That Constellation was one of the most beautiful planes ever made. I flew to New York on a TWA Connie and, well before all the security changes, used to drive to LaGuardia and watch the Connies pull out of their gate. If we were downwind when the engines started, we would get covered with oil.

Bill Seymour

via e-mail


In response to a request in the “Airlines” section of the April issue, I am enclosing a photo of one of the loves of my life – the P-38. The photo was taken in the early spring of 1946 at Scott Field, near St. Louis, Missouri. I was enrolled in an Air Force cryptography school which was interesting hecause all the code rooms were closed!

It was rumored that the P-38 was the commanding officer’s private hird. I had the pleasure of working on the YP-38 in 1940 through the P-38L model as a Lockheed employee (47 years). The eight-gun nose was just one of many ideas – it was truly a versatile aircraft. I fear that it ended up on the scrap heap, like the majority.

Bill Dettner

Mountain View, CA


You were a little vague on the history of the Yanks Air Museum’s BT-13 in the June issue. I can provide a bit more information: I purchased the basic airframe from a private school in Chatsworth, California, in 1977 for $400. My partner Tony Ritzman and I traded the project (which included a brand-new set of wings and many other new parts) to Charles Nichols for some of the B-25 parts he purchased from the Bob Bean estate. That was about 1979-1980. We were operating out of our desert facility near Borrego Springs in those days and made several trips to Blythe, California, to pick up the B-25 parts. We later delivered the BT project to Mr. Nichol’s hangar at Chino where Stan Hoefler began the rebuild. I have no knowledge of its prior history.

Thank you for all the good stories and research; it’s sometimes hard to believe how much time has passed and what has also passed through our hands.

Carl Scholl

Aero Trader

Chino, CA


In the May issue on page 47 there is a photograph of a Curtiss JN-4 which crashed into a building on Camp Keamy. Today, Camp Kearny is the site of Marine Corps Air Station Miramar. During World War One the Army used the site to train soldiers going overseas. After their engine failed at 100-ft during a training flight on 4 August 1919, Army Capt. Sylvanus Coon and Lt. Walter J. Meng flew their JN-4H through the roof of Building No. 4 at Camp Keamy near the west end of the parade ground. The pilots were shaken and bruised but could walk out the door of the unoccupied YMGA structure after the accident.

Edward L. Leiser

Chula Vista, CA


I just read the great article on the Bell P-59 Airacomct in the January issue and, as a Santa Maria resident, I was very interested in the subject matter. A couple of things to add, if I may. First, 1 believe that the Airacomet belonging to The Air Museum Planes of Fame is a former Santa Maria resident and is pictured in several existing immediate post-war photographs taken at Santa Maria Army Air Field/Hancock Field.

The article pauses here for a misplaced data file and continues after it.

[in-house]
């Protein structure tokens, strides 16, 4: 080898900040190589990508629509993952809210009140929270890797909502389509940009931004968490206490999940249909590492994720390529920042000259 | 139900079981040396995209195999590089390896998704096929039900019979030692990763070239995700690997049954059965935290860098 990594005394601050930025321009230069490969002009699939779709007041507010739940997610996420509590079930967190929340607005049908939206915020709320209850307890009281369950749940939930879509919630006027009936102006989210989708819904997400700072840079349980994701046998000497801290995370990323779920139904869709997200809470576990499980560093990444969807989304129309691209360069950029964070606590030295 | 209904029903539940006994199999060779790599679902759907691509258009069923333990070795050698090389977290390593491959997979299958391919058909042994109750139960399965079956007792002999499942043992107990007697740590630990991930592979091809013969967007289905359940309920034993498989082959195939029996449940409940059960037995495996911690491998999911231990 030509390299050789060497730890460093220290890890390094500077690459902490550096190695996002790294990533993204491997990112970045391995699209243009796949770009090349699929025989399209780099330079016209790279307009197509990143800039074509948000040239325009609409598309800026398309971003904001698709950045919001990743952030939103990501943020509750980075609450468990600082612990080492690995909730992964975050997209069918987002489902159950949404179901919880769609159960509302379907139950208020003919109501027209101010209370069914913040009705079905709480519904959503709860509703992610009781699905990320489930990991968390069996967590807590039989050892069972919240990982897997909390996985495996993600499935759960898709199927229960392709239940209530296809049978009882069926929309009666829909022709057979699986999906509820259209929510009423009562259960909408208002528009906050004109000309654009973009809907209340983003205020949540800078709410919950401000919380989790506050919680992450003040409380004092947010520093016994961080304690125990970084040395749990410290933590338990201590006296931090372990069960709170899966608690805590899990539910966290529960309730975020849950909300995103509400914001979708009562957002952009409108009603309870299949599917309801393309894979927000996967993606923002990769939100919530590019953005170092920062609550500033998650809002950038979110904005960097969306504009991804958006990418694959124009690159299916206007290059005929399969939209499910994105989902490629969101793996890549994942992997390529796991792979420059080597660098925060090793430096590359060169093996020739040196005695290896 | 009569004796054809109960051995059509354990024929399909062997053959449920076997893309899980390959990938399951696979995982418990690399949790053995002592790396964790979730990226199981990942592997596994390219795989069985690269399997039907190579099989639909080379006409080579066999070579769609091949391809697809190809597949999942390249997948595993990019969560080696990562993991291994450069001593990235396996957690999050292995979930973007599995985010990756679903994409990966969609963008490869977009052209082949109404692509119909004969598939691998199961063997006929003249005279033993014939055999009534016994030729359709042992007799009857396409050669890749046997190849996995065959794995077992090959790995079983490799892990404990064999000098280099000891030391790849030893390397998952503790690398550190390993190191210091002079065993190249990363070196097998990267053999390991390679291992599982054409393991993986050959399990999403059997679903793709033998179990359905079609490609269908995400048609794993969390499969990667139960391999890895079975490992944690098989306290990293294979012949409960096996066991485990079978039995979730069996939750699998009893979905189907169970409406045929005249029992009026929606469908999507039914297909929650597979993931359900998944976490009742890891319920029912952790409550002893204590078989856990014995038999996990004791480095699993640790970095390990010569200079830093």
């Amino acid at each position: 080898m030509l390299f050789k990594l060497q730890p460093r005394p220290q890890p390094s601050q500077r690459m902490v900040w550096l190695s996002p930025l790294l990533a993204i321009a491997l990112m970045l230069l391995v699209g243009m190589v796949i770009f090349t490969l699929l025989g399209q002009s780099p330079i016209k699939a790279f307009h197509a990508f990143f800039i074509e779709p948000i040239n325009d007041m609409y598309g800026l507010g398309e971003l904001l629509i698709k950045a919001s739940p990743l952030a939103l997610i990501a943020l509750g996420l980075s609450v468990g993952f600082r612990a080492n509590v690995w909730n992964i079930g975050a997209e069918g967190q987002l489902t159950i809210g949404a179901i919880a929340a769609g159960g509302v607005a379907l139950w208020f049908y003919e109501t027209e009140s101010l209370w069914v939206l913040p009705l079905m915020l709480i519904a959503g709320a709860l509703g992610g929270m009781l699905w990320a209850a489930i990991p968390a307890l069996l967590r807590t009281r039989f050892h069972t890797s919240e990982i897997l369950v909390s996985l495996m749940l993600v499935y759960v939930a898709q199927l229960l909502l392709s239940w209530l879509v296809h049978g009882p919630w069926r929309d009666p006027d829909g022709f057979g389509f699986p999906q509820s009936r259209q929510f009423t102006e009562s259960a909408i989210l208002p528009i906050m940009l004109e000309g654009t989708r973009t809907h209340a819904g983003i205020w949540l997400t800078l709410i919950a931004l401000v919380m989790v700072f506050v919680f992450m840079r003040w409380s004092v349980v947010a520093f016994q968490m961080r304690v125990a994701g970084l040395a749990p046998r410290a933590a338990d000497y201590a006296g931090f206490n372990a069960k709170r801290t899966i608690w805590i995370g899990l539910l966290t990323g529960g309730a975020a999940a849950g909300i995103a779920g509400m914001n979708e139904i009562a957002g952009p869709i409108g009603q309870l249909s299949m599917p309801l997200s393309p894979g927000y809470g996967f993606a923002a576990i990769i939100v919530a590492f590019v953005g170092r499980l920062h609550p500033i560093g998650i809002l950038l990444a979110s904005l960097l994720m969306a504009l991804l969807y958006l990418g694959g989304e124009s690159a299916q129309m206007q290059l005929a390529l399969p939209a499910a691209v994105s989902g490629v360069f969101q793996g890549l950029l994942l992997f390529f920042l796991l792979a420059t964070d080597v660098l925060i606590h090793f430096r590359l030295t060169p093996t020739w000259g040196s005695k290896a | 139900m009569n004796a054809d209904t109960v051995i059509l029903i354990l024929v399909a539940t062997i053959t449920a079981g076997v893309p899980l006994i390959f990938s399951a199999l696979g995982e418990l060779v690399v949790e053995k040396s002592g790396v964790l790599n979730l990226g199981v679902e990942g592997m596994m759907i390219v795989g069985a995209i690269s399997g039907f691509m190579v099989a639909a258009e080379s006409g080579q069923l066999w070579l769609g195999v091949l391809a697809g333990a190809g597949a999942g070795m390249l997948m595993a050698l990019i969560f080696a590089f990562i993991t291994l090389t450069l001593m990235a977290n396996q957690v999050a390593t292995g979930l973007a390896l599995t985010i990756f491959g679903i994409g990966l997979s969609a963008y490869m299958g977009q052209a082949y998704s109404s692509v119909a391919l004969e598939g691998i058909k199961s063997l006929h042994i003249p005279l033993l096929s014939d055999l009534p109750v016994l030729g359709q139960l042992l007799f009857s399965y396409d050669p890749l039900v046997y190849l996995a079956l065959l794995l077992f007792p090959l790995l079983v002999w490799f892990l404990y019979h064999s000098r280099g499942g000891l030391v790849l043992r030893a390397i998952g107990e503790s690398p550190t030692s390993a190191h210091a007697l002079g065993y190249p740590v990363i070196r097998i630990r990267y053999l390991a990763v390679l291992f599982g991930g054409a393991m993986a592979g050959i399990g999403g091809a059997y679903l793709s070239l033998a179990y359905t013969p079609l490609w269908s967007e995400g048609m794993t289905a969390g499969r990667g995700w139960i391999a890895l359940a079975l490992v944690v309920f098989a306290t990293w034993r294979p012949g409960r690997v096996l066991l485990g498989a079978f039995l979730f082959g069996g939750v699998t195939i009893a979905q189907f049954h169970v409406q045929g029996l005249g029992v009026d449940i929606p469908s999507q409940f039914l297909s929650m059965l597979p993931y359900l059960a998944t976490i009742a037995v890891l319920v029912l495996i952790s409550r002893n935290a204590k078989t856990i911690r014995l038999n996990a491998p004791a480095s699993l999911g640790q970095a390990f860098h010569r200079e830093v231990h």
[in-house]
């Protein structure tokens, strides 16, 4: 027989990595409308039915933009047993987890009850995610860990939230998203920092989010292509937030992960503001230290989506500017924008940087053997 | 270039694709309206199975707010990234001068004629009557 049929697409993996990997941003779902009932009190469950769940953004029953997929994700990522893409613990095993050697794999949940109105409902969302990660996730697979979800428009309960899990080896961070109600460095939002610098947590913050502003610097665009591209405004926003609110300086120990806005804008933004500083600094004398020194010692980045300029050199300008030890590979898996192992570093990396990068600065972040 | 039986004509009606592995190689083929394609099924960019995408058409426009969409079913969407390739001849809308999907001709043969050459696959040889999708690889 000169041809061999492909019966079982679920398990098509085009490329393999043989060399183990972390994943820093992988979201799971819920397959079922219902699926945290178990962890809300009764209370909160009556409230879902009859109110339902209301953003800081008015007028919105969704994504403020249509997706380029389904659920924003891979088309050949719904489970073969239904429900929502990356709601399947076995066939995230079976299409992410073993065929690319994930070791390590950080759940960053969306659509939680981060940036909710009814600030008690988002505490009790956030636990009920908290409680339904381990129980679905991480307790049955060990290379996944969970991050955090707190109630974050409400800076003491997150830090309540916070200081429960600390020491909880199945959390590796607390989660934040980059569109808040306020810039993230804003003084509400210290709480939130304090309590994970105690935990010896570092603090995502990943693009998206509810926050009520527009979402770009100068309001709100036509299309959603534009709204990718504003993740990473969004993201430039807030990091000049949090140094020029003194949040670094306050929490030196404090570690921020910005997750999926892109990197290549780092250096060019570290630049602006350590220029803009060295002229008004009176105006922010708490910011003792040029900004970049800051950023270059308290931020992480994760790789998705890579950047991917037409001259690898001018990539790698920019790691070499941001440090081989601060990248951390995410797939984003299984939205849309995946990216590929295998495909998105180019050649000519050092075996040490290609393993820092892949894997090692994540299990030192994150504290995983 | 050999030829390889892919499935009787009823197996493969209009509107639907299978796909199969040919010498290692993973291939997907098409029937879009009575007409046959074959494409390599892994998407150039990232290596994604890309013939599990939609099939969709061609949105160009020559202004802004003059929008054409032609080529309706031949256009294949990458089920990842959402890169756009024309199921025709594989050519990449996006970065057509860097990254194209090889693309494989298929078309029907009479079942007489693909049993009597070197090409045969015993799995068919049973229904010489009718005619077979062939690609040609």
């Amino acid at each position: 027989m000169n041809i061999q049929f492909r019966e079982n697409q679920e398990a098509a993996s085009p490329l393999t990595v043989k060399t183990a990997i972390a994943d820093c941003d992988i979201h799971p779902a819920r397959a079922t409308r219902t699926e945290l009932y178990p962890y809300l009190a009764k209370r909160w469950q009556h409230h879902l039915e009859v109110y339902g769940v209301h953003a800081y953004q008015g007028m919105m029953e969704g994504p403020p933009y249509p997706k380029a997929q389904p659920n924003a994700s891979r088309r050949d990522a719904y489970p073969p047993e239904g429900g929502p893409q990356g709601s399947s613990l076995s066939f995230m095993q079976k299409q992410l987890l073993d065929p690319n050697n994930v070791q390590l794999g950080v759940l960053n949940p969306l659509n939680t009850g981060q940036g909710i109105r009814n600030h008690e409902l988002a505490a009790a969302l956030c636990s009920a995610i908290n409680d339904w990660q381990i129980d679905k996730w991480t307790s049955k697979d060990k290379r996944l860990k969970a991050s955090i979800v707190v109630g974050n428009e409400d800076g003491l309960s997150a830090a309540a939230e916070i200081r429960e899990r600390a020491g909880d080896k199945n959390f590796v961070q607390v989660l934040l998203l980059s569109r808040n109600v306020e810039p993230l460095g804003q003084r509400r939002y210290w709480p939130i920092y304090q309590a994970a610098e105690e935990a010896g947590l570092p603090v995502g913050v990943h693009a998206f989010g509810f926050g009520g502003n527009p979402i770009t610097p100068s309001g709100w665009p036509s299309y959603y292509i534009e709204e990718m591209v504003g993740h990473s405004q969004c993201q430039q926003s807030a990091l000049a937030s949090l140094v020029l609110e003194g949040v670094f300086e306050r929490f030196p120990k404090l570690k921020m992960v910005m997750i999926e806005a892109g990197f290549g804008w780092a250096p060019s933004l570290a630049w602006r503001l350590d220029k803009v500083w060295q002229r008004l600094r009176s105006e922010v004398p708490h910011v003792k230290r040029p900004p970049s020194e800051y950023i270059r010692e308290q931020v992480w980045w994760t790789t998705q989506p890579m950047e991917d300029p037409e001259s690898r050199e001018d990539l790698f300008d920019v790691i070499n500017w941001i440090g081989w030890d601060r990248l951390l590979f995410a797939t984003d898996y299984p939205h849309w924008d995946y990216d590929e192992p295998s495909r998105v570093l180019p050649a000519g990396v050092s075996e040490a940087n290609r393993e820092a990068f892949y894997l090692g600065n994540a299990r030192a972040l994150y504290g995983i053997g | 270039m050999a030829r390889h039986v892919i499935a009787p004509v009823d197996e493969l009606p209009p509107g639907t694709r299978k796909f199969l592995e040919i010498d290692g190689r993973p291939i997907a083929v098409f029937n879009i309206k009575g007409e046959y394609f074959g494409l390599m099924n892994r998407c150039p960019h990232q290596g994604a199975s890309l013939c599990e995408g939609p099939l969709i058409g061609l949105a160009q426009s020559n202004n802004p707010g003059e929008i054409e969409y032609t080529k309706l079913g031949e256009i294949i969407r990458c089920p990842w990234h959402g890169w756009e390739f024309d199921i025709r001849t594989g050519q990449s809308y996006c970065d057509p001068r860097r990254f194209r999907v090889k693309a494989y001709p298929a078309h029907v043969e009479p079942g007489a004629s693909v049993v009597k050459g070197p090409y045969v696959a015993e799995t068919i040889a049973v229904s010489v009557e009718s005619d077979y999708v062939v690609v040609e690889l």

Also, it might help the mechanically challenged to mention that GE had been in the business of developing turbosuperchargers for aircraft use for over 20 years by this time and that the turbospercharger consists of a centrifugal compressor and a high temperature turbine wheel (to survive hot reciprocating engine exhaust) driving the compressor. These are two of the three required pieces of a gas turbine, or turbojet, engine. All that is missing is the combuster. Wright and Pratt &. Whitney may have indeed been busy making recips but GE was the US firm with the knowledge to develop and manufacture jet engines.

Daniel F. Alves, Jr. (Col., USAF Ret.)

Santa Maria, CA


Digging through my old photos, I came across this shot which I thought readers might enjoy. The aircraft is the unique Grumman G-32A which was given the civil registration of NC1326, named The Red Ship, and used by Grumman as a two-seat demonstrator. The aircraft combined features of the F3F-2 and F3F-3, was powered by a Wright SR-1820-F52 of 775-hp and was fitted with split flaps. It was first flown on 1 July 1938 and operated by Grumman until being impressed into USAAF service in November 1942 as a UC-103. In 1945, it was declared surplus and returned to the US civil register as NC46110.

The plane went through several owners and was painted up as an F3F-2 when I photographed it on 7 August 1971 at the EAA fly-in at Oshkosh. Gene Chase, at the time a director of the EAA, took a young passenger up for his first flight later that day. During the flight something went very wrong and the engine caught on fire. Gene had wisely briefed his young charge on what to do in case of the need to hail out (each had a parachute). With the fire roaring, he made a quick decision and rolled the Grumman over, threw hack the canopies, yelled final instructions to the passenger and out they went.

Lucky for each, the parachutes worked and they landing remarkably unscathed. I recall both had to spend a day or two in the hospital for checks but there were no serious injuries. The plane dove into the ground and was demolished. Oddly, the wreckage was not scrapped but placed in storage and years later it would become the basis for one of the four F3Fs restored to flying condition by the Texas Airplane Factory.

I have no record of who the passenger was but it would be interesting to determine if he continued on in aviation after that harrowing experience!

Ray Bottom, Jr. (Col., USAF Ret.)

Newport News, VA

Copyright Challenge Publications Inc. Aug 2004